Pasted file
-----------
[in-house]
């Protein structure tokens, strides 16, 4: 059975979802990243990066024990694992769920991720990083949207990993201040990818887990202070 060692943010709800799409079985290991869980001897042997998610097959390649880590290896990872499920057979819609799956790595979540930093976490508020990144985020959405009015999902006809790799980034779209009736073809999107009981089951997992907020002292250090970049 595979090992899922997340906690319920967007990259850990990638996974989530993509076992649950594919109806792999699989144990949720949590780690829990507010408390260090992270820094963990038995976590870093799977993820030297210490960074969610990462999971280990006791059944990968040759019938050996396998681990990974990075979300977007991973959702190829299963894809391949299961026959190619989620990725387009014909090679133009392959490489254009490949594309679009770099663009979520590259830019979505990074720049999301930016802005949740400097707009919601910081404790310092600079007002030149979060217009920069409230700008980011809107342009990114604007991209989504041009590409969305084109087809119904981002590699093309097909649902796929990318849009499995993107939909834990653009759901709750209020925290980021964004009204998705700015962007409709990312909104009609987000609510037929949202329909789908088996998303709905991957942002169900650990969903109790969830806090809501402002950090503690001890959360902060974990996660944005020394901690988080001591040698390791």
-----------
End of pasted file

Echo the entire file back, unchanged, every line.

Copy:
[in-house]
């Protein structure tokens, strides 16, 4: 059975979802990243990066024990694992769920991720990083949207990993201040990818887990202070 060692943010709800799409079985290991869980001897042997998610097959390649880590290896990872499920057979819609799956790595979540930093976490508020990144985020959405009015999902006809790799980034779209009736073809999107009981089951997992907020002292250090970049 595979090992899922997340906690319920967007990259850990990638996974989530993509076992649950594919109806792999699989144990949720949590780690829990507010408390260090992270820094963990038995976590870093799977993820030297210490960074969610990462999971280990006791059944990968040759019938050996396998681990990974990075979300977007991973959702190829299963894809391949299961026959190619989620990725387009014909090679133009392959490489254009490949594309679009770099663009979520590259830019979505990074720049999301930016802005949740400097707009919601910081404790310092600079007002030149979060217009920069409230700008980011809107342009990114604007991209989504041009590409969305084109087809119904981002590699093309097909649902796929990318849009499995993107939909834990653009759901709750209020925290980021964004009204998705700015962007409709990312909104009609987000609510037929949202329909789908088996998303709905991957942002169900650990969903109790969830806090809501402002950090503690001890959360902060974990996660944005020394901690988080001591040698390791």